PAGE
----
It should be kept in mind that the two markets are present in OECD countries just as much as in emerging countries. This fact highlights the relevance to the latter of several of the struggles which have taken place in the OECD - some examples will illustrate the point. In USA a fierce conflict has taken place about whether or not the extension of patent protection obtained in the context of Uruguay Round negotiations is or is not additive to whatever extensions may emanate from the Waxman-Hatch amendment. Article 47 of the Agreement by which Spain adhered to the European Community prohibited parallel imports from Spain to other member countries for a period up to three years after the entry into force in Spain of a «modern» patent law. That Article has generated substantial tensions. Besides such instances, the facts of the pharmaceutical business themselves underscore how necessary it is for the emerging countries to stay abreast of what transpires in the key countries. An old lesson in the international pharmaceutical Industry is that, very often, attempts are made to impose in non-core countries certain laws or practices which have earlier been rejected in core locations. Although the prevailing discourse generally emphasises what exists in core countries, it is essential to remember that they too are centres of conflict and not all proposals circulated eventually find their way into law.
5. The normalisation process is (and has always been) political in nature. In that process the extraordinary powers of organisation and persuasion demonstrated by the innovative pharmaceutical firms have played a central role. The arguments propounded by them have enjoyed substantial success vis-a-vis approaches put forward (and previously employed) by firms/countries belonging to the secondary market.
6. The normalisation brought to the international stage implies, as far as pharmaceuticals are concerned, a triumph of globalisation processes over attempts at regionalisation. It would certainly be misleading to suggest that, even in the past, regional accords created great difficulties for internationalisation policies pursued by innovative pharmaceutical firms. What is argued here is that future drug policies in emerging countries will have still less room for manoeuvre than in the past. This will be so whether or not these are policies which may require cooperation among two or more countries4.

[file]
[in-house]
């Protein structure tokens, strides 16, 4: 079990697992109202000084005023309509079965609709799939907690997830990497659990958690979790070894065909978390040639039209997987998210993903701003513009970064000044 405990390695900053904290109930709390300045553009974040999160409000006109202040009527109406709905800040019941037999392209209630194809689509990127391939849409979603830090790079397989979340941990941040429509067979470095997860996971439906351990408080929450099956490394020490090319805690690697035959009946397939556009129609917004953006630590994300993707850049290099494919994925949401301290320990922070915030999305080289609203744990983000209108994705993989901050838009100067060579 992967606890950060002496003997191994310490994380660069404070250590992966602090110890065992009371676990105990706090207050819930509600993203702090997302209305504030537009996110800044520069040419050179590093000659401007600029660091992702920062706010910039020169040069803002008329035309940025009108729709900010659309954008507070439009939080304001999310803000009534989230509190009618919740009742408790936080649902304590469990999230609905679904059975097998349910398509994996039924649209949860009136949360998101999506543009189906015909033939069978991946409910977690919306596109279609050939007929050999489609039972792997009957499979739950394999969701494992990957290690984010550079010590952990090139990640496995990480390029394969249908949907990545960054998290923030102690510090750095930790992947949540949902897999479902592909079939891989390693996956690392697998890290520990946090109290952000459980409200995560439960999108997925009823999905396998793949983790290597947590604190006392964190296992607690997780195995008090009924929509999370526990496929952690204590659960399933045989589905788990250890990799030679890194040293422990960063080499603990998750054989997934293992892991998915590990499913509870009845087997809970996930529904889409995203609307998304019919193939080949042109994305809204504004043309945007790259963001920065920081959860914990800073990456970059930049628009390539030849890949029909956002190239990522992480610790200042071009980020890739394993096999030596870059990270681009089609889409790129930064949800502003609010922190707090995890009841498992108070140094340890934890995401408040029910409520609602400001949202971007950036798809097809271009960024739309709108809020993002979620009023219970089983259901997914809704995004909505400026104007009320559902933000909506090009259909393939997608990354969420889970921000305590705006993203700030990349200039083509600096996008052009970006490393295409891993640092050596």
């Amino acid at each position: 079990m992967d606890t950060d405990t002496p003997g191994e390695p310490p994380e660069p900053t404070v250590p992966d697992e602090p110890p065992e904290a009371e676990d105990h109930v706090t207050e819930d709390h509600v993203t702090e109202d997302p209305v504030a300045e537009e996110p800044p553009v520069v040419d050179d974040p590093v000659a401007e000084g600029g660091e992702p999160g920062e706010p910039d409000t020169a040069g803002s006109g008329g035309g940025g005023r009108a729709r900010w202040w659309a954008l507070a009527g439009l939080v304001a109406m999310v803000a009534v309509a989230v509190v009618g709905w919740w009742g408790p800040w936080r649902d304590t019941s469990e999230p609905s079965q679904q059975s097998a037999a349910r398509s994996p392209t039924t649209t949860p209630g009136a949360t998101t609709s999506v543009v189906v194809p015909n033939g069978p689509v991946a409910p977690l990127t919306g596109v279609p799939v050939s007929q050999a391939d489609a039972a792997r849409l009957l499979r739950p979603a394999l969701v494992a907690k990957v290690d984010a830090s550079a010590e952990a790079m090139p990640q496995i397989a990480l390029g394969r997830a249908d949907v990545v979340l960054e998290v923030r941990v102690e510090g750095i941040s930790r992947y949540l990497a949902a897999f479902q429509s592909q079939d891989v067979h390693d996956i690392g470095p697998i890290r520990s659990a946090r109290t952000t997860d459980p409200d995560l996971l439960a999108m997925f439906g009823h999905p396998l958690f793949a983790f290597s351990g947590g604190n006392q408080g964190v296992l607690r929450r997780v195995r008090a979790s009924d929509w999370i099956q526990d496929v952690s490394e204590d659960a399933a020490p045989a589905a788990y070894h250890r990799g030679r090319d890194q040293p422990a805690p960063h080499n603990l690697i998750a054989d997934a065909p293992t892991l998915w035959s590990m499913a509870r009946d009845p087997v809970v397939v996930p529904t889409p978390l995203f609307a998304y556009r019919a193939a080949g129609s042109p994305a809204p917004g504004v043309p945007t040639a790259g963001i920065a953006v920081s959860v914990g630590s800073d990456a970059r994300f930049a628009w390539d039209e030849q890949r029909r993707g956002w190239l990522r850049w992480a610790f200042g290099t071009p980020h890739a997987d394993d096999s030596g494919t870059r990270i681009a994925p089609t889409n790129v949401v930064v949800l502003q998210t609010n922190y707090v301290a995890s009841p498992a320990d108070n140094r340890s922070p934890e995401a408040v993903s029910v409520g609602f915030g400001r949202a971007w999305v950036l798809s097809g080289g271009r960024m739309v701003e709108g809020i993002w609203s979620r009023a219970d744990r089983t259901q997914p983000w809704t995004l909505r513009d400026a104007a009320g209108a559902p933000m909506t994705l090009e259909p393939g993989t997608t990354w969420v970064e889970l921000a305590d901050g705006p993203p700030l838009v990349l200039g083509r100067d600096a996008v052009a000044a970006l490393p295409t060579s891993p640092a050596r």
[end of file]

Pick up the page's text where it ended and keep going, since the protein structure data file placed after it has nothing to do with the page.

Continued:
4 A recent publication of UNCTAD (1995) allows some very instructive information regarding regional cooperation among countries of Africa, Asia and Latin America, to be obtained. About 46 agreements remain valid (although not all of them are necessarily actively utilized); of that number, approximately half were signed among African countries, and about 20 per cent were elaborated during the present decade. Eleven of the agreements in Africa, six in Latin America and five in Asia, set out explicitly objectives relating to the creation of a common market, a free trade zone, or other conditions of preferential treatment for subregional trade. Not withstanding the targets set, in no case do «intra-block» exports reach even 20 per cent of total trade, and in only 4 cases (ASEAN and three Latin American groups) does the level exceed 14 per cent of total trade. If manufacturing trade is considered, exports of chemical products amount to roughly 11 per cent of the total («total» being defined as categories 5-8, excluding category 68, of the standard international trade classification). There is not one subregion in which pharmaceutical products rank among the twenty leading exports of manufactures.
The essay is structured as follows. Section 2 analyses the content of the norms and the kinds of concerns which are behind them. This is followed by an empirical examination of what has happened with the norms, and of market structure in emerging countries. The third section presents a perspective on the likely consequences (over time and according to geographic area) of the normalisation in emerging countries. The final part sketches some key elements to reinforce decision-making regarding drugs in countries (emerging countries) where local firms may not be under the direct control of innovative pharmaceutical firms.